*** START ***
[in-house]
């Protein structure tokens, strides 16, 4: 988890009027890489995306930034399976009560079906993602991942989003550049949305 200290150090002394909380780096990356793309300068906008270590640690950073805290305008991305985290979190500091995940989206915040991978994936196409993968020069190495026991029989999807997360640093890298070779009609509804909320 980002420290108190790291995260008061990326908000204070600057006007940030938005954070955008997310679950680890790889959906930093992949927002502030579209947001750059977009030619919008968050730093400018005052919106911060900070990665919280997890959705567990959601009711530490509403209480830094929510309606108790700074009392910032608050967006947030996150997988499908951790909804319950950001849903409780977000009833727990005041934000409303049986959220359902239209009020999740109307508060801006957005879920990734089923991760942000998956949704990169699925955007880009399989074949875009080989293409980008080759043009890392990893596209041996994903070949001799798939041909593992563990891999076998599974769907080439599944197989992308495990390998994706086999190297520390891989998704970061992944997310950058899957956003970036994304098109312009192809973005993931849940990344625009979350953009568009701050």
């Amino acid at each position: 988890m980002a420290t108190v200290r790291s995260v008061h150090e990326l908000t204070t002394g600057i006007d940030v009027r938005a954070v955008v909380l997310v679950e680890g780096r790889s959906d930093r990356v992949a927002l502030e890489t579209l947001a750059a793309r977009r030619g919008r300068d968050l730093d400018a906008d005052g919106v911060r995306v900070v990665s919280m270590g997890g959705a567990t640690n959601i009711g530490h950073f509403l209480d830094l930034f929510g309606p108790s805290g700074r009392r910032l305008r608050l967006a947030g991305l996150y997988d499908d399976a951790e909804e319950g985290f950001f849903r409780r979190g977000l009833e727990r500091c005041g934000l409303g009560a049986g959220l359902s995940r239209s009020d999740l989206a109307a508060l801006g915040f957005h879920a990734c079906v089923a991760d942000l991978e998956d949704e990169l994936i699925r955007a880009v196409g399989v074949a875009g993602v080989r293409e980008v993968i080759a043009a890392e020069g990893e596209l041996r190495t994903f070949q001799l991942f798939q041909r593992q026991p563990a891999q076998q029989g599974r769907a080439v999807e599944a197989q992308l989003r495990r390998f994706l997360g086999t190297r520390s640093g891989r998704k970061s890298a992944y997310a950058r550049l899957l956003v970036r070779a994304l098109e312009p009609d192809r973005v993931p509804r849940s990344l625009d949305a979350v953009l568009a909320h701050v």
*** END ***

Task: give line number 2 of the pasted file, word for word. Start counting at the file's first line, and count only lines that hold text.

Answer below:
């Protein structure tokens, strides 16, 4: 988890009027890489995306930034399976009560079906993602991942989003550049949305 200290150090002394909380780096990356793309300068906008270590640690950073805290305008991305985290979190500091995940989206915040991978994936196409993968020069190495026991029989999807997360640093890298070779009609509804909320 980002420290108190790291995260008061990326908000204070600057006007940030938005954070955008997310679950680890790889959906930093992949927002502030579209947001750059977009030619919008968050730093400018005052919106911060900070990665919280997890959705567990959601009711530490509403209480830094929510309606108790700074009392910032608050967006947030996150997988499908951790909804319950950001849903409780977000009833727990005041934000409303049986959220359902239209009020999740109307508060801006957005879920990734089923991760942000998956949704990169699925955007880009399989074949875009080989293409980008080759043009890392990893596209041996994903070949001799798939041909593992563990891999076998599974769907080439599944197989992308495990390998994706086999190297520390891989998704970061992944997310950058899957956003970036994304098109312009192809973005993931849940990344625009979350953009568009701050």